Final Fantasy VII Remake is less of a remake and more of a reimagining of the classic game that was originally released in 1998. The remake, like the original game, follows Cloud Strife and a group of eco-terrorists, AVALANCHE, who set out to save the planet from the corrupt Shinra megacorporation. Shinra is harvesting and using the planet’s life essence as an energy source and continued use will lead to the planet’s destruction.
And while the remake is not set to be released on April 10, 2020, the demo dropped for PlayStation 4 users. The demo starts with Cloud, who at this point is nothing more than a hired mercenary, working with AVALANCHE to destroy a Mako Reactor and fighting security guards, dogs, and robots along the way.
At the start of the Final Fantasy VII Remake demo, I was incredibly nervous. The opening cinematic does have any captioning. This means any of the grunts or sound cues that clued in NPCs to turn around or act is lost for deaf/hoh players. The opening cinematic has very little spoken dialogue and what is spoken is subtitled in a clear manner.
Speaker titles and subtitles are turned on by default including subtitles for background conversations. When players are finally able to access the menu, following the opening cinematic, they have the option to turn off subtitles or speaker titles. That being said, seeing them on by default is a breath of fresh air. While there is no option to make subtitles bigger, they are at least a fairly large size.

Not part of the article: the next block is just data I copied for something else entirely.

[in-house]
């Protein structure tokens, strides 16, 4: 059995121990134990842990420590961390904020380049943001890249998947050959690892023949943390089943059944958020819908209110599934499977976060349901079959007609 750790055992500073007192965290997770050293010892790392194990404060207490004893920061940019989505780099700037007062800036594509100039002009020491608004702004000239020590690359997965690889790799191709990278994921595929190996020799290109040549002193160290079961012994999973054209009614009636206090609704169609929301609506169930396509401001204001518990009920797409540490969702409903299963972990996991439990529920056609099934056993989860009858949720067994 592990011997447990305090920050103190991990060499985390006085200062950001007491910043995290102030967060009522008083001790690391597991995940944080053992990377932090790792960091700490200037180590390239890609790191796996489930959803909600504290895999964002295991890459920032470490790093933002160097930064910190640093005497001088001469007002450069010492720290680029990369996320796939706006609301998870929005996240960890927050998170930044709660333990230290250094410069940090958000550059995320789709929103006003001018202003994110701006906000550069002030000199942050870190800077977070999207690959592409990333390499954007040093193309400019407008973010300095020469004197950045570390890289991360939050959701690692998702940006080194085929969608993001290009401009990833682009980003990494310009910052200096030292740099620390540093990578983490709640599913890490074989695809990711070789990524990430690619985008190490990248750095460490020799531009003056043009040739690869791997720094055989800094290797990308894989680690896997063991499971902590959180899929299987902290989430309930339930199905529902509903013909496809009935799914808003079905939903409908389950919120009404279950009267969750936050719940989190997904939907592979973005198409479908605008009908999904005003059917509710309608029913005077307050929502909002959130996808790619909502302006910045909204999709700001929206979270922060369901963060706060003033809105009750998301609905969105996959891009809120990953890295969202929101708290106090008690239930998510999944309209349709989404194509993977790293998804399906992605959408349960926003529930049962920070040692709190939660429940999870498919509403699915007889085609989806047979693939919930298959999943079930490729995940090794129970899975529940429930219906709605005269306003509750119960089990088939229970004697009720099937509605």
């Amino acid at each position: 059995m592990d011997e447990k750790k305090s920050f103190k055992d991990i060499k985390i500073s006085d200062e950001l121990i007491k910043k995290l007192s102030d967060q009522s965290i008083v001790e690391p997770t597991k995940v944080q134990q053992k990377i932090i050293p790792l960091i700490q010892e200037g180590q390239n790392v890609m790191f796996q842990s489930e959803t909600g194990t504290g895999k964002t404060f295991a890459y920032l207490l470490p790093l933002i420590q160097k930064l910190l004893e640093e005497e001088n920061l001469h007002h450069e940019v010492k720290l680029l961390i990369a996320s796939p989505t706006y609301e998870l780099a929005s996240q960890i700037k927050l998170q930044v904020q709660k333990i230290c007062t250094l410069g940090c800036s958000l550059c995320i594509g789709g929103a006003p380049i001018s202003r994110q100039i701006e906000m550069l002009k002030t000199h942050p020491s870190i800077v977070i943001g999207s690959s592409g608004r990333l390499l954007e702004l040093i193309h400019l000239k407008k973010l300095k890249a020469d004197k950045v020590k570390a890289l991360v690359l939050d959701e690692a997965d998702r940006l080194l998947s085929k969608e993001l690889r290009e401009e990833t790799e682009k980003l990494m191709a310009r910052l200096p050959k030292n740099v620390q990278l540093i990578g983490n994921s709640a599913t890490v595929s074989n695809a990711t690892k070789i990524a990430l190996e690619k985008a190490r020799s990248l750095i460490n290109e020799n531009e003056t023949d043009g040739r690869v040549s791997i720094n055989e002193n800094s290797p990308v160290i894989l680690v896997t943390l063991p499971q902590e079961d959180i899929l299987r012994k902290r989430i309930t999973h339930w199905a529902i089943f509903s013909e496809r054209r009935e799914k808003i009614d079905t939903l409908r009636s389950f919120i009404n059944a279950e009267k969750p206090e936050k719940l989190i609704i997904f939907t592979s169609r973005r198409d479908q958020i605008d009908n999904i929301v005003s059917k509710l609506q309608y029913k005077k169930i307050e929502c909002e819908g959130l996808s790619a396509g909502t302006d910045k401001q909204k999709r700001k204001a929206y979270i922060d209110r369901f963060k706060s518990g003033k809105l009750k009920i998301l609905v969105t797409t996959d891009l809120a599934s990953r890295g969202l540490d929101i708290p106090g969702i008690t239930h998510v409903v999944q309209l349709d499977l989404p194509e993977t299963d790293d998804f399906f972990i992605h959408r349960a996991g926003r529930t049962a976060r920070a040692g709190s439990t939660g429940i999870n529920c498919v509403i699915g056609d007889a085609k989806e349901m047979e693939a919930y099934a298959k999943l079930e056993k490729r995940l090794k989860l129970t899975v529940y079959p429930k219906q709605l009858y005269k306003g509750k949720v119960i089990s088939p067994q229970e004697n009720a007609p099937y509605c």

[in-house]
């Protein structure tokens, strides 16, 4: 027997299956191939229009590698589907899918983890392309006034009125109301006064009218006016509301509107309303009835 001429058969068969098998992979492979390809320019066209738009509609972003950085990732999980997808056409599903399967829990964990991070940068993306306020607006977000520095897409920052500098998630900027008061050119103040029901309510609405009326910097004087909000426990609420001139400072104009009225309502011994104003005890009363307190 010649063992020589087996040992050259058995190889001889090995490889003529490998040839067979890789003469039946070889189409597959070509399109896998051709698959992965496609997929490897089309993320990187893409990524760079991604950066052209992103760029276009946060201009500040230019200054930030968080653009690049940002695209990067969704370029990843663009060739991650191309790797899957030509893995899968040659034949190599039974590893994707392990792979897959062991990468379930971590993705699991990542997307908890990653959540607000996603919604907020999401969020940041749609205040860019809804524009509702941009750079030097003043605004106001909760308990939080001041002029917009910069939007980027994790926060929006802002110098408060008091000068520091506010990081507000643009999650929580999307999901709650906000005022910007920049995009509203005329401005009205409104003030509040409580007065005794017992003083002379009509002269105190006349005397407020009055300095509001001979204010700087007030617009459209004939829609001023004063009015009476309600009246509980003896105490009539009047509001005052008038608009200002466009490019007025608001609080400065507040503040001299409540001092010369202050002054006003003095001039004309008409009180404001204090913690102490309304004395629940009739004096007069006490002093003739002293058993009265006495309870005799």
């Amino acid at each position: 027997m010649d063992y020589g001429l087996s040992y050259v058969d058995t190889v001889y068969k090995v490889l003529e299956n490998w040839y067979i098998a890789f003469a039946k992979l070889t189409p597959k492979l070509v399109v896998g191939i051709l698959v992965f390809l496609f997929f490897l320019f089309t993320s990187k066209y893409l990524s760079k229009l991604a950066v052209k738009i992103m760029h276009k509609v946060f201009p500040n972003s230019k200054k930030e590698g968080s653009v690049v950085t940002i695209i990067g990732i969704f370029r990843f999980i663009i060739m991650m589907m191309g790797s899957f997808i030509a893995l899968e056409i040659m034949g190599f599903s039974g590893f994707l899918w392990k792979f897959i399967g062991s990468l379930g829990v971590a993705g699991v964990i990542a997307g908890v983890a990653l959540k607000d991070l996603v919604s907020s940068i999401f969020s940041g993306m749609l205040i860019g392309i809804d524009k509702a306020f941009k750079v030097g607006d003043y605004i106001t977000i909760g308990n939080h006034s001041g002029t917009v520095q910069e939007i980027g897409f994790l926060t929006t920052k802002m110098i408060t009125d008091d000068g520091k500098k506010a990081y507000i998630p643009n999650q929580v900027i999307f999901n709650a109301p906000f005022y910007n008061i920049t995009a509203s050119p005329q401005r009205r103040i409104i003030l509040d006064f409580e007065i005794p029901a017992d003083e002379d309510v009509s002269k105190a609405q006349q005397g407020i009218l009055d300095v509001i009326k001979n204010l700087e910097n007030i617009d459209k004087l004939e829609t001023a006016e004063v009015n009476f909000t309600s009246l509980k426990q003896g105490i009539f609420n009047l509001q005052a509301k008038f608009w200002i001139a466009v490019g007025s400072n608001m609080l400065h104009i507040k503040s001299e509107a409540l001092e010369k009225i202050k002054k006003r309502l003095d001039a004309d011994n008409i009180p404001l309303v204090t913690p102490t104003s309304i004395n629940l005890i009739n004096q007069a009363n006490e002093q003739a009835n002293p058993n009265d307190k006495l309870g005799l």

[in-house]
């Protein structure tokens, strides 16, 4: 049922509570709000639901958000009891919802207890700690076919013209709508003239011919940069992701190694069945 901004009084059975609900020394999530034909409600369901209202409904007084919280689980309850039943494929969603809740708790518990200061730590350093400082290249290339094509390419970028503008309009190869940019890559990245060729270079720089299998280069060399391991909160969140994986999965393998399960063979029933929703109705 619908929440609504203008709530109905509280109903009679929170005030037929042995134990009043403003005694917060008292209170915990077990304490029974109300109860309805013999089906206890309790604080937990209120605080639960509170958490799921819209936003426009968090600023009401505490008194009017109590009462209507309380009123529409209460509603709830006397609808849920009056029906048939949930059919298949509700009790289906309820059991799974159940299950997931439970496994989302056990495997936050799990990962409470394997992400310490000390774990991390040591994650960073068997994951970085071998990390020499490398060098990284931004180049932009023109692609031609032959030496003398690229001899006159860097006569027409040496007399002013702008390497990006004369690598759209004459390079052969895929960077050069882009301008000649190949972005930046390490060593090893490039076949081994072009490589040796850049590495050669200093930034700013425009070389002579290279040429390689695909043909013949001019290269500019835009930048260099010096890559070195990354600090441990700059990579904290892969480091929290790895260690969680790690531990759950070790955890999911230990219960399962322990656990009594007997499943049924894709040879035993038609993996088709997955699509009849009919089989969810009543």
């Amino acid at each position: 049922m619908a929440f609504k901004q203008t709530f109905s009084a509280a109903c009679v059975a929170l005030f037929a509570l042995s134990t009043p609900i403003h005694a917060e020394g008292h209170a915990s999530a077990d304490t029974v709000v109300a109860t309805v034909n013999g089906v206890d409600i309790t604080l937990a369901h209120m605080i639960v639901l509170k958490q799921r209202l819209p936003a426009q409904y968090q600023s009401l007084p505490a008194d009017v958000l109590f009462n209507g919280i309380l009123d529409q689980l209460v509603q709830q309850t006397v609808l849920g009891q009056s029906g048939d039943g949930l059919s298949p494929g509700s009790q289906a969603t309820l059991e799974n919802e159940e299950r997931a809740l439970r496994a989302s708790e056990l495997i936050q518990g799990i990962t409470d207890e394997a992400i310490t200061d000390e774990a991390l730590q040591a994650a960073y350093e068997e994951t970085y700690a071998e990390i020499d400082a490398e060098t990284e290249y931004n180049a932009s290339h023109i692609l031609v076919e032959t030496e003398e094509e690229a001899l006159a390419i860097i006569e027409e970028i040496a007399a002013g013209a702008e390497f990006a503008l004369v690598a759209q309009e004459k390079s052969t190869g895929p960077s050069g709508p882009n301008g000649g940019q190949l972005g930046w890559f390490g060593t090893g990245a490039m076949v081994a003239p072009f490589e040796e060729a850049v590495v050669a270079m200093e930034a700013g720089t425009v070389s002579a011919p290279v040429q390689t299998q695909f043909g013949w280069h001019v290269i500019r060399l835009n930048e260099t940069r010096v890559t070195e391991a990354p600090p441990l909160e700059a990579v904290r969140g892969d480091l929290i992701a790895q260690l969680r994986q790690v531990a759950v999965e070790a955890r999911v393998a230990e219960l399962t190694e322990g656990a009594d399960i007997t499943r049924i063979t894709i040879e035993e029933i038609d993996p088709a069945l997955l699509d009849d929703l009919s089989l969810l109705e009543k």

Most of the dialogue in the game is subtitled. This includes side conversations between NPCs you are not directly speaking with or facing but clearly within the vicinity of. The subtitles for this look a lot different from that of dialogue that is spoken directly to your character or in a cutscene. Instead of at the bottom of the screen, the dialogue moves in the top left-hand corner of the screen. This is not something I have really seen before and overall was a feature I really liked. It helps clarify that not only is this a side-conversation, but a conversation characters do not think Cloud is hearing. The one instance this is seen in the demo, the two members of AVALANCHE, Jessie and Biggs are speaking about Cloud.
Unfortunately, dialogue spoken in the heat of battle is not captioned in any way. It does not make combat impossible but it is sad deaf/hoh players might miss out on some of the quips thrown between Cloud and Barrett. There is one major exception, during the final boss of the demo, there is an attack Cloud tells Barret to avoid and explains how to avoid it. Luckily, that part is subtitled and without subtitles, it would be impossible to know what to do.
In addition to the subtitles, the game does a good job of providing visual cues to where the player needs to go and even what items they have just picked up. The demo also works as a tutorial for the game itself. It teaches you how to face enemies, use magic or special abilities, and even use special action commands through tutorial screens.
I was deeply worried about how friendly this game would be to deaf/hoh players but to be completely honest, I am pleasantly surprised how much the game gets right. It is by no means perfect but it is also eons better than previous Square Enix titles including Kingdom Hearts 3, which was released just last year. The graphics are absolutely stunning and this small sneak peek has me salivating at the mouth in anticipation for the game’s release on April 10.